Re: affordable housing
From: Sharon Villines (
Date: Mon, 20 Jan 2020 17:17:12 -0800 (PST)
> Ty Albright <tmalbright [at]>

> Cash rules - cash is king - sorry - just the way the world works despite all
> best intentions or effort.  Call it unjust - but this does not change
> reality.

I wonder about the practice in Chinese communities in NYC of a group loaning 
their money to one person to build a business. Then that person pays back the 
money so the second person can start a business. Thus there are two people 
loaning to the central fund. The process goes faster as more businesses are 
established. Eventually everyone is established.

That kind of thinking might bring up some solutions. 

I think the city — unless it is destitute — is unlikely to be doable location. 
But perhaps if the city is giving away buildings to get them back on the tax 
rolls. But if they are habitable, a developer will snap them up with cash.

The issue with various income levels is how wide the spread can go comfortably. 
A friend has been teaching in a British school in Bejing. Her daughter was a 
student there and mixing with extremely wealthy Chinese families. They loved 
her daughter and invited her on trips and to parties, etc. The daughter loved 
it, but her expectations were going in a direction that would cause a lot of 
conflict when she was old enough to understand that she would never be “equal”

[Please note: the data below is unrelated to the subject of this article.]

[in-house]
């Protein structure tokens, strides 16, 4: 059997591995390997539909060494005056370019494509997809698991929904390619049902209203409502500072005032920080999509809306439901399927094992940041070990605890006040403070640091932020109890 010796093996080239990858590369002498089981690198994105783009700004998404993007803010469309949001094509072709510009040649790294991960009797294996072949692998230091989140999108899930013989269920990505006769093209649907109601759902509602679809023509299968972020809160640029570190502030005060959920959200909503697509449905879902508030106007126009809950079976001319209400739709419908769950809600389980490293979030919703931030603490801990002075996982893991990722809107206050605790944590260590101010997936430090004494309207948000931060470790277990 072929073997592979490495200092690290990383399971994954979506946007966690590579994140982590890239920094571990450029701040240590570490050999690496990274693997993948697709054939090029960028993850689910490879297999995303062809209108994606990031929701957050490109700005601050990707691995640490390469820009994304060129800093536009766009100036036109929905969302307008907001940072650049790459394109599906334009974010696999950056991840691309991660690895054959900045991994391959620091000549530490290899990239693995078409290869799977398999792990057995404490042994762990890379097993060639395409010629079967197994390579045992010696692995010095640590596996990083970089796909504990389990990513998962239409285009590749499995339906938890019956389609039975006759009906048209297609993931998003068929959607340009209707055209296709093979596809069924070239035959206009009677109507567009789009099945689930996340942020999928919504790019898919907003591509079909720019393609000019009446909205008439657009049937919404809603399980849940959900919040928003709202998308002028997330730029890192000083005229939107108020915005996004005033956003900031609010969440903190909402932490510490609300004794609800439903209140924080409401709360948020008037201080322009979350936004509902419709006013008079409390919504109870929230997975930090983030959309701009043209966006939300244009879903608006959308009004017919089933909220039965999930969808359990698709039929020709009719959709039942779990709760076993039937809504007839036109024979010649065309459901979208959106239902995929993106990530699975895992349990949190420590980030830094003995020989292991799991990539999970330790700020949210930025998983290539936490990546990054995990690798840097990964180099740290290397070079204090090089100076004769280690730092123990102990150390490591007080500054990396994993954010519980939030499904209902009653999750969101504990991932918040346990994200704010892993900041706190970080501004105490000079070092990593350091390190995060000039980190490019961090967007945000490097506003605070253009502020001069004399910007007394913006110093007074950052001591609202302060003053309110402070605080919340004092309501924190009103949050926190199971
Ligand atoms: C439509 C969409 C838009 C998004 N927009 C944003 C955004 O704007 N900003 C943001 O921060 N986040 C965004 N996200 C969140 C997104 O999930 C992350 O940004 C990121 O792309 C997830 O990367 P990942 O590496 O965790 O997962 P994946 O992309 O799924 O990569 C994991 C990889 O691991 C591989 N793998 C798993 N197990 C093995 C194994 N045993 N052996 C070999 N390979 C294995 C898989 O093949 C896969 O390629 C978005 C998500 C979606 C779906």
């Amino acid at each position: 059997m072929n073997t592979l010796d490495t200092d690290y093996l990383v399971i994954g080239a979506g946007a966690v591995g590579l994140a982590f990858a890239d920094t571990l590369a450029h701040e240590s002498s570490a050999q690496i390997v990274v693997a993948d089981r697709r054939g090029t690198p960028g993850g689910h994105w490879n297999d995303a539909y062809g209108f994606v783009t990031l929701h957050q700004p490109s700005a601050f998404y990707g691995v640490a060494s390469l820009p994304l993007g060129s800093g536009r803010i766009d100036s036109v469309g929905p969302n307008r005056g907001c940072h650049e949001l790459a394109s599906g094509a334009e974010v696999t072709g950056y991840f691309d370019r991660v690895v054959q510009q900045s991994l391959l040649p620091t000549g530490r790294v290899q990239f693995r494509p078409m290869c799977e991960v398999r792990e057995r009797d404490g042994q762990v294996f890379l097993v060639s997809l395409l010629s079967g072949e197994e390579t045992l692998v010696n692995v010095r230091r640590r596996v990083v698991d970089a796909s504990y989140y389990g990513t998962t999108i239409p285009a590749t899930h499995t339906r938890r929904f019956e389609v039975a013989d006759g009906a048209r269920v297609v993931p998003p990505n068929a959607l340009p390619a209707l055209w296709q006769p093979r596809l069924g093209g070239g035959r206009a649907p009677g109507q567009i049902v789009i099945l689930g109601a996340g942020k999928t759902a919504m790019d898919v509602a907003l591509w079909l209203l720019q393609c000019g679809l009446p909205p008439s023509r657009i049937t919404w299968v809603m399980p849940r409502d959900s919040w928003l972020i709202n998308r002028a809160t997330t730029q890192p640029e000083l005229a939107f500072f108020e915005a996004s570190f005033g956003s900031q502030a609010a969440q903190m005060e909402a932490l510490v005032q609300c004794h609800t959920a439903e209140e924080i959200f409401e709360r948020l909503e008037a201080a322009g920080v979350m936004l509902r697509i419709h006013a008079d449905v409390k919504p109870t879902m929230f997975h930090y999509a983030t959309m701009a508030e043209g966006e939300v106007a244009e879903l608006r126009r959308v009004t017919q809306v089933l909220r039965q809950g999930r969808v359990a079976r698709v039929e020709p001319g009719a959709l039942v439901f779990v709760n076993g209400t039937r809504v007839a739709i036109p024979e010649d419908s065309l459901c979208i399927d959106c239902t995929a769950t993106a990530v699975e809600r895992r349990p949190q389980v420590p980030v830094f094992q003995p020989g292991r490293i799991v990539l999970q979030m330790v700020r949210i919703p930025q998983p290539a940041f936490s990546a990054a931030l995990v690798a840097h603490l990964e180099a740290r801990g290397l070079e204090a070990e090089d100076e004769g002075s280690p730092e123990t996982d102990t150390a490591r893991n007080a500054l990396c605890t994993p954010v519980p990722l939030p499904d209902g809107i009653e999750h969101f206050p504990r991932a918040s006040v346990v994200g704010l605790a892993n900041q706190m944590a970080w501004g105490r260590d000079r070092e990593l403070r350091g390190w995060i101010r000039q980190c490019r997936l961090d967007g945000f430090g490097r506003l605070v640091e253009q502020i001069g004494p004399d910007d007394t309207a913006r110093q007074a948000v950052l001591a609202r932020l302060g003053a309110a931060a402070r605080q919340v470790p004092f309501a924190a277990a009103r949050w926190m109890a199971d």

in that situation. She also didn’t not like the values they were teaching her 
daughter. Sort of like we are wealthy because we are better than "those people.”

Education is another issue. I’m sure (but have not confirmed) that everyone 
here has graduated from college and many have graduate school or some kind of 
post graduate professional education. Some people with college degrees are 
uncomfortable with me having been a professor. I’ve learned just to not talk 
about it. But that cuts off 25 years of my life. How would people without 
college educations feel in that mix? 

My son and his wife did not attend college and live in the same neighborhood 
where they grew up. They have lots of  friends, all from high school, and they 
have birthday parties or cookouts every weekend. Same crowd. They don’t read 
newspapers or books. Or even watch the news on TV. With their friends it would 
be wonderful for them to have a cohousing community (though they sort of have 
one now) but not if it were peopled by college graduates or professionals like 
psychiatrists and economists. The college graduates would welcome them but they 
 wouldn’t welcome the college graduates. 

If the stretch was comfortable, cohousing communities would be more 
socioeconomically diverse. One of the factors that led the NYTimes to endorse 
Elizabeth Warren and Amy Klobuchar is that they “feel” lower middle class. They 
have kept the sensibilities and understand them. Other candidates have not. It 
means something to people.

Sharon Villines, Historic Takoma Park, Washington DC 
Where all roads lead to Casablanca

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